3. Stewards of the environment

The end of the 2016 marked an important victory for indigenous and environmental groups in the battle over the controversial North Dakota pipeline. There the Standing Rock Sioux tribe is testing their right to protect lands off their reservation but that are still central to their culture/spiritual beliefs. After the U.S. Army Corps of Engineers has denied an easement for the planned route of the pipeline, it will now examine alternative routes, a long-term process which could significantly slow the project to a stop. According to Jan Hasselman of Earthjustice, even Trump’s choices are limited, as “an arbitrary order from the new White House to issue the easement—despite the Army Corps’ statement that further work is needed—would be illegal and would subject the decision to close judicial scrutiny.”

A less publicized lawsuit regarding the proper stewardship of natural resources is also under way in Palm Springs, California where the Agua Caliente Band of Chula Indians are suing two federal agencies for the right to manage an aquifer. Barton H. Thompson, a professor of natural resources at Stanford University was recently interviewed about the case, which in his view will help “clarify what rights, if any, Indian tribes enjoy in groundwater as a matter of federal law.”

4. Upholding the honour of the Crown

Closer to home, Canadian courts face a number of questions surrounding indigenous rights and natural resource projects. Late in 2016, the Supreme Court of Canada heard two appeals from two communities who are disputing authorizations given by the National Energy Board. In Nunavut, the Inuit of Clyde River is looking to overturn a permit granted to a Norwegian consortium that is authorized to conduct seismic testing in Baffin Bay. In Ontario, the Chippewas of Thames River are seeking to undo an authorization given to Enbridge to reverse and expand the flow of the pipeline.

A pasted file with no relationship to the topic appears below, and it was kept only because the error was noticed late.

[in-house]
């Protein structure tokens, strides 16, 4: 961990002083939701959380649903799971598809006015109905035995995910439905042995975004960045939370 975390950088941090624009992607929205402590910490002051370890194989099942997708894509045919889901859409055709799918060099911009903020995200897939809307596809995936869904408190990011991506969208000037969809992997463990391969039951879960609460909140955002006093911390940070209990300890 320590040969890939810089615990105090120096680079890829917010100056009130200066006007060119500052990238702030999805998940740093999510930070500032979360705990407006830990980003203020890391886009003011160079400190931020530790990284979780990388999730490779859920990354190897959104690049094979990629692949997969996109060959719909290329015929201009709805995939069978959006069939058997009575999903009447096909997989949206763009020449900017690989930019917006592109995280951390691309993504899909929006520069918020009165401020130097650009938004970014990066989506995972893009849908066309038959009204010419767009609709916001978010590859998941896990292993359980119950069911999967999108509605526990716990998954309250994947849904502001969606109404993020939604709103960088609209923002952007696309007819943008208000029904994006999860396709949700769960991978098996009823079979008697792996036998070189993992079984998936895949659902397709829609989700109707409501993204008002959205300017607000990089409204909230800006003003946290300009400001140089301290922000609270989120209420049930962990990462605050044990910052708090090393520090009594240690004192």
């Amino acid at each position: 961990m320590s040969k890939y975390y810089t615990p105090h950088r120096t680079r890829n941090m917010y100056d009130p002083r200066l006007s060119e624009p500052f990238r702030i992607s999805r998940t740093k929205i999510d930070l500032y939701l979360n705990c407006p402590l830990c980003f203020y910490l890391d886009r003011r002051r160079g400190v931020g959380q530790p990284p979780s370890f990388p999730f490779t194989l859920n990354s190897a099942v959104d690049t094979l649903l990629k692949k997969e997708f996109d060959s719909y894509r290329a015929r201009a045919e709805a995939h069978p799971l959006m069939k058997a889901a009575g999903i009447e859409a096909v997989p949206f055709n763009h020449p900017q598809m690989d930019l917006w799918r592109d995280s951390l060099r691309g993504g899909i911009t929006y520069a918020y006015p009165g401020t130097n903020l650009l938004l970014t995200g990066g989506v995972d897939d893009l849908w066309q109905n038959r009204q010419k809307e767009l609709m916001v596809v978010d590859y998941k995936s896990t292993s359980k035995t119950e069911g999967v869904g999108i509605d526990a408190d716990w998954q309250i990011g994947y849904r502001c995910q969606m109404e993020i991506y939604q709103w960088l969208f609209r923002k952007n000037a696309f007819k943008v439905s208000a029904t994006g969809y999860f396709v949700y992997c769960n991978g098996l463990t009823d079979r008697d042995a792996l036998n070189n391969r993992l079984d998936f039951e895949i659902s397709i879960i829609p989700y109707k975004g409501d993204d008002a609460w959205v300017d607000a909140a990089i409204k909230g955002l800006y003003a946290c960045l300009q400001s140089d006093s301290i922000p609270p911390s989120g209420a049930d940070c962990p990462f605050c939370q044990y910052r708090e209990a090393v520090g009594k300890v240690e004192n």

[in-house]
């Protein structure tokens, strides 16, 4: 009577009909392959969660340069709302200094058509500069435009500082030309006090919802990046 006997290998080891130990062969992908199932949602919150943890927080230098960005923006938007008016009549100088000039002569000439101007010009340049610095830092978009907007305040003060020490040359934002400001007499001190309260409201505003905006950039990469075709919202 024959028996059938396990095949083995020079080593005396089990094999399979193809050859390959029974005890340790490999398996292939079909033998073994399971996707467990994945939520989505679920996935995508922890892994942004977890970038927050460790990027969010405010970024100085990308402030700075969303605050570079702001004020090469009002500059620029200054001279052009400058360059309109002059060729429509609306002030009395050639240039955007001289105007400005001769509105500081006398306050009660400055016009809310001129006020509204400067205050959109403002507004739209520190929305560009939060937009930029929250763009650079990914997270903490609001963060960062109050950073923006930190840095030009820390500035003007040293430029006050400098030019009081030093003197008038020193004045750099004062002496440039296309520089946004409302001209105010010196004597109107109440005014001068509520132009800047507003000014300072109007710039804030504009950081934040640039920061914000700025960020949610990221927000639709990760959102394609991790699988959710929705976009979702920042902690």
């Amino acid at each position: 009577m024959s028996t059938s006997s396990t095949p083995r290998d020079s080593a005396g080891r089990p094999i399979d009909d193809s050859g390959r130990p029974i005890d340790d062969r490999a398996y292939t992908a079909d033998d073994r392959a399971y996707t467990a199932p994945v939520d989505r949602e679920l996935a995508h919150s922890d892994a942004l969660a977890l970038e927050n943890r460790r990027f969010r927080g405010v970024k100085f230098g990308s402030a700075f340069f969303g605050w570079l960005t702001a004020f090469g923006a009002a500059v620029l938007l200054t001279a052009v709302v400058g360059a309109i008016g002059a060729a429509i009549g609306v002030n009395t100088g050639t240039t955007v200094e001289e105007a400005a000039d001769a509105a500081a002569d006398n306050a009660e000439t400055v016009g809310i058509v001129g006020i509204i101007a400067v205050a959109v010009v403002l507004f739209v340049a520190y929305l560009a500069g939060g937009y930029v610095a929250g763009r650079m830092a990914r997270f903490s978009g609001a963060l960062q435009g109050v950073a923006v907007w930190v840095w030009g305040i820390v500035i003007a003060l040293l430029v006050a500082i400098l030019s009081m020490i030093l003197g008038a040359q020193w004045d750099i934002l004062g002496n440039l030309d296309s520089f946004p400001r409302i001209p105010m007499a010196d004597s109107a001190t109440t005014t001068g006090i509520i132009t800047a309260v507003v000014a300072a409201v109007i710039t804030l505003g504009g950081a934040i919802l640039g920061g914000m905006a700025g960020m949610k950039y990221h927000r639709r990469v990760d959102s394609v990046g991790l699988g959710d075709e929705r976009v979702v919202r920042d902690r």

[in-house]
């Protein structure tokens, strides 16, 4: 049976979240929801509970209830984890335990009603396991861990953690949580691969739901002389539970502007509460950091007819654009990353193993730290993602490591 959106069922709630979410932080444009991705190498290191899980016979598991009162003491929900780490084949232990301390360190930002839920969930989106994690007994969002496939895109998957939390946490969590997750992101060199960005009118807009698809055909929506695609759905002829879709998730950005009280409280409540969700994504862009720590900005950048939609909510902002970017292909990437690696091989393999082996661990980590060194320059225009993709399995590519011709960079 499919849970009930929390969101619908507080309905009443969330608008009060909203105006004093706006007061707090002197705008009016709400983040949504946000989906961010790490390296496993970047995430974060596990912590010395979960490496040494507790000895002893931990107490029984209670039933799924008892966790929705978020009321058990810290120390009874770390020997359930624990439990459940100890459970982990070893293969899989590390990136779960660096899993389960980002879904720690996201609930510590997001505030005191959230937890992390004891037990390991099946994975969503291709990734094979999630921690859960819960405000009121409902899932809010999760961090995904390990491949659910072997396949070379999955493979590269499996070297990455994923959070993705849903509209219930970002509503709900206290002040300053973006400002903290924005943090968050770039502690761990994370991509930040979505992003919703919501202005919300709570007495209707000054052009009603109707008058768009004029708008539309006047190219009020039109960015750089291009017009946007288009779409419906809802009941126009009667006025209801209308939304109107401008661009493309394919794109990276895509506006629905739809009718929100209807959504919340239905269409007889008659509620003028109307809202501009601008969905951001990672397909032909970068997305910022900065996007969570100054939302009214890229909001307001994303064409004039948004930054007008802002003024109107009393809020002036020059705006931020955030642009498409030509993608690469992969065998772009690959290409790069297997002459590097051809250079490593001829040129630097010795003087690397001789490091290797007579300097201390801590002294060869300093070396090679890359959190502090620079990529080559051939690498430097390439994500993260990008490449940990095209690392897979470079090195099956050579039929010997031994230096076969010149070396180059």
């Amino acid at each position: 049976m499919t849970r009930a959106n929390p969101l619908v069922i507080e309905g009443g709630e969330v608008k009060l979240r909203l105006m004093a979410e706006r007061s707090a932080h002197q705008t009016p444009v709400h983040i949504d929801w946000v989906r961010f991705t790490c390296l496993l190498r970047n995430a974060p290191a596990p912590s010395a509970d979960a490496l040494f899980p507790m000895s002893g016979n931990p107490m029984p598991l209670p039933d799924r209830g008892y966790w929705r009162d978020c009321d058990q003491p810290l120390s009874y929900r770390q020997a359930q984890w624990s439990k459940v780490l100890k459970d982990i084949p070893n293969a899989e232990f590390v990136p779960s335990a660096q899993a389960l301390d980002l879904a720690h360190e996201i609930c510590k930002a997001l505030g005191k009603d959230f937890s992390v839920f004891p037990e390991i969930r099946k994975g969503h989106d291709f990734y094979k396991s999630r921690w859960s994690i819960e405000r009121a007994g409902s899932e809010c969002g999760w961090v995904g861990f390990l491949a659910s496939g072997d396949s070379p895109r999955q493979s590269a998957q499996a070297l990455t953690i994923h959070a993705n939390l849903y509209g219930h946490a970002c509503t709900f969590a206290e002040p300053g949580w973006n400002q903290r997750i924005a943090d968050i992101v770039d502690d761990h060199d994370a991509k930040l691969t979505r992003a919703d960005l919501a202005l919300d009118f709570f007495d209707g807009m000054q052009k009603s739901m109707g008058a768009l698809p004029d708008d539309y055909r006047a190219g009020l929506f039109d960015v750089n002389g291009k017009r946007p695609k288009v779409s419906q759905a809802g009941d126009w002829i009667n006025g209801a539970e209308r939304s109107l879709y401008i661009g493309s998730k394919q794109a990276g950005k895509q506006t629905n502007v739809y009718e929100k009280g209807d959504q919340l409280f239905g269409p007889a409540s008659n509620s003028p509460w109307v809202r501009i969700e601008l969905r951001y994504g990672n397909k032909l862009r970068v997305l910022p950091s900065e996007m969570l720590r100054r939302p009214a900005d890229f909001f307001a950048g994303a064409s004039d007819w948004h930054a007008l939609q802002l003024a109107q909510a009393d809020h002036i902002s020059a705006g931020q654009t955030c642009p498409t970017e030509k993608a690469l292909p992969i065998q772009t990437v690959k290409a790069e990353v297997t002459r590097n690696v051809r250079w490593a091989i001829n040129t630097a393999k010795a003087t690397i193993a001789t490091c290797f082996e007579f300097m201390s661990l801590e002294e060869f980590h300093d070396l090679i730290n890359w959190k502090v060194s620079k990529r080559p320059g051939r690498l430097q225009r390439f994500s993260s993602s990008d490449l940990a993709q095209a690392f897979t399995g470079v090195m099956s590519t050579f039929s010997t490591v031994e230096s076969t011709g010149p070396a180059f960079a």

In both cases, the communities argue that the Crown did not engage in meaningful consultation before the NEB gave authorization, and so the SCC rulings are expected to clarify the role of administrative tribunals in satisfying the Crown’s duty to consult and accommodate.

Lillianne Cadieux-Shaw at thecourt.ca, writes that this case will close a loophole in the law allowing the NEB to grant final approval over oil and gas projects, regardless of the impacts on indigenous communities, and without meaningful consultation. “The honour of the Crown was crafted by courts to make sure the government acted with integrity towards Aboriginal groups because for so long, the Crown had acted with dishonour and deceit towards those very groups,” she writes.

5. Attempts to balance economy and environment

On the campaign trail and afterwards, Prime Minister Trudeau has repeatedly stated that oil and gas resources will only be able to reach tidewater by ensuring that project proposals have adequate social acceptability. In an attempt to balance the political sheet and build pipelines while reducing environmental impacts, the Prime Minister has approved Kinder Morgan’s $6.8 billion Trans Mountain pipeline expansion project, announced a price on carbon, ordered a moratorium on new drilling permits in the Arctic as well as a ban on crude oil tanker traffic near the Douglas Channel. We’ll begin to see throughout 2017 if the balancing act succeeds. But already, environmental groups and at least six First Nations have filed court challenges to stop the Trans Mountain project.